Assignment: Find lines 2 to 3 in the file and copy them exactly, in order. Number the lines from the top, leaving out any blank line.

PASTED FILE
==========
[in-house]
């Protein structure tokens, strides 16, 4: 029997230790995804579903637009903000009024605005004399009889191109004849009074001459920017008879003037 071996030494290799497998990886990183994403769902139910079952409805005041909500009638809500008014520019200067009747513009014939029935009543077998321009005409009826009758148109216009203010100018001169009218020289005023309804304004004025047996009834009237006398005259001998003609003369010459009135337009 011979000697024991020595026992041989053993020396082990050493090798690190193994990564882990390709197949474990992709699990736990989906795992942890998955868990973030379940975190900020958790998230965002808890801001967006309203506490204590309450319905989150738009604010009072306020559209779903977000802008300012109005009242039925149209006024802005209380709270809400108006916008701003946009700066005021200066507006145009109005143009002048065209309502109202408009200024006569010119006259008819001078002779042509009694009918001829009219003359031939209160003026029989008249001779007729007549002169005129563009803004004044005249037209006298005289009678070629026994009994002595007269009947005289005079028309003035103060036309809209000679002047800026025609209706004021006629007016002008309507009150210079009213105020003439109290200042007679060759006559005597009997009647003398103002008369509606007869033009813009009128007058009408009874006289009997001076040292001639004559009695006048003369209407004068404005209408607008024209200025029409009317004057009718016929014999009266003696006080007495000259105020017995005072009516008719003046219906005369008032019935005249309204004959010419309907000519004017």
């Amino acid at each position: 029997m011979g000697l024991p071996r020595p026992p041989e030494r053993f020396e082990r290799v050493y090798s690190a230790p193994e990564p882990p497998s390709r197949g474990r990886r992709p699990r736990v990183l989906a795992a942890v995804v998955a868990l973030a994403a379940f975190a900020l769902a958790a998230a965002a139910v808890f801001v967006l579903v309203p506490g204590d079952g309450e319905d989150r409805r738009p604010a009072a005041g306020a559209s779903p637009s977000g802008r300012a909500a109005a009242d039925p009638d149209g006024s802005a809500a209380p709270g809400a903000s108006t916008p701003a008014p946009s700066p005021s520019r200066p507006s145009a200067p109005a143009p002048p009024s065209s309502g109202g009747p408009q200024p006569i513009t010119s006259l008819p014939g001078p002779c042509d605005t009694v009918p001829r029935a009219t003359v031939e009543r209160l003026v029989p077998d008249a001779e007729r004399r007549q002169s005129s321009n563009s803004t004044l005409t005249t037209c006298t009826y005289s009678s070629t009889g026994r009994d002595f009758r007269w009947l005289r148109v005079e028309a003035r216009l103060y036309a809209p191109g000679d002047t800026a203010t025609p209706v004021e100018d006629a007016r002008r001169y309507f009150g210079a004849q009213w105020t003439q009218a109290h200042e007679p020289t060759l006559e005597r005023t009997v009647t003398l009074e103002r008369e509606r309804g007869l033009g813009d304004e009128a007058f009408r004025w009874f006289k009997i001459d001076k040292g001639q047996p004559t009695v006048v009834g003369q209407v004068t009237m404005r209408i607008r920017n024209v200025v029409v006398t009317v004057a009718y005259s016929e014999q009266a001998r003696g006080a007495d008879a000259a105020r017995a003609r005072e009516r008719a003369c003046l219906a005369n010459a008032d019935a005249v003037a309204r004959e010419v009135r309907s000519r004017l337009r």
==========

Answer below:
């Protein structure tokens, strides 16, 4: 029997230790995804579903637009903000009024605005004399009889191109004849009074001459920017008879003037 071996030494290799497998990886990183994403769902139910079952409805005041909500009638809500008014520019200067009747513009014939029935009543077998321009005409009826009758148109216009203010100018001169009218020289005023309804304004004025047996009834009237006398005259001998003609003369010459009135337009 011979000697024991020595026992041989053993020396082990050493090798690190193994990564882990390709197949474990992709699990736990989906795992942890998955868990973030379940975190900020958790998230965002808890801001967006309203506490204590309450319905989150738009604010009072306020559209779903977000802008300012109005009242039925149209006024802005209380709270809400108006916008701003946009700066005021200066507006145009109005143009002048065209309502109202408009200024006569010119006259008819001078002779042509009694009918001829009219003359031939209160003026029989008249001779007729007549002169005129563009803004004044005249037209006298005289009678070629026994009994002595007269009947005289005079028309003035103060036309809209000679002047800026025609209706004021006629007016002008309507009150210079009213105020003439109290200042007679060759006559005597009997009647003398103002008369509606007869033009813009009128007058009408009874006289009997001076040292001639004559009695006048003369209407004068404005209408607008024209200025029409009317004057009718016929014999009266003696006080007495000259105020017995005072009516008719003046219906005369008032019935005249309204004959010419309907000519004017």
């Amino acid at each position: 029997m011979g000697l024991p071996r020595p026992p041989e030494r053993f020396e082990r290799v050493y090798s690190a230790p193994e990564p882990p497998s390709r197949g474990r990886r992709p699990r736990v990183l989906a795992a942890v995804v998955a868990l973030a994403a379940f975190a900020l769902a958790a998230a965002a139910v808890f801001v967006l579903v309203p506490g204590d079952g309450e319905d989150r409805r738009p604010a009072a005041g306020a559209s779903p637009s977000g802008r300012a909500a109005a009242d039925p009638d149209g006024s802005a809500a209380p709270g809400a903000s108006t916008p701003a008014p946009s700066p005021s520019r200066p507006s145009a200067p109005a143009p002048p009024s065209s309502g109202g009747p408009q200024p006569i513009t010119s006259l008819p014939g001078p002779c042509d605005t009694v009918p001829r029935a009219t003359v031939e009543r209160l003026v029989p077998d008249a001779e007729r004399r007549q002169s005129s321009n563009s803004t004044l005409t005249t037209c006298t009826y005289s009678s070629t009889g026994r009994d002595f009758r007269w009947l005289r148109v005079e028309a003035r216009l103060y036309a809209p191109g000679d002047t800026a203010t025609p209706v004021e100018d006629a007016r002008r001169y309507f009150g210079a004849q009213w105020t003439q009218a109290h200042e007679p020289t060759l006559e005597r005023t009997v009647t003398l009074e103002r008369e509606r309804g007869l033009g813009d304004e009128a007058f009408r004025w009874f006289k009997i001459d001076k040292g001639q047996p004559t009695v006048v009834g003369q209407v004068t009237m404005r209408i607008r920017n024209v200025v029409v006398t009317v004057a009718y005259s016929e014999q009266a001998r003696g006080a007495d008879a000259a105020r017995a003609r005072e009516r008719a003369c003046l219906a005369n010459a008032d019935a005249v003037a309204r004959e010419v009135r309907s000519r004017l337009r």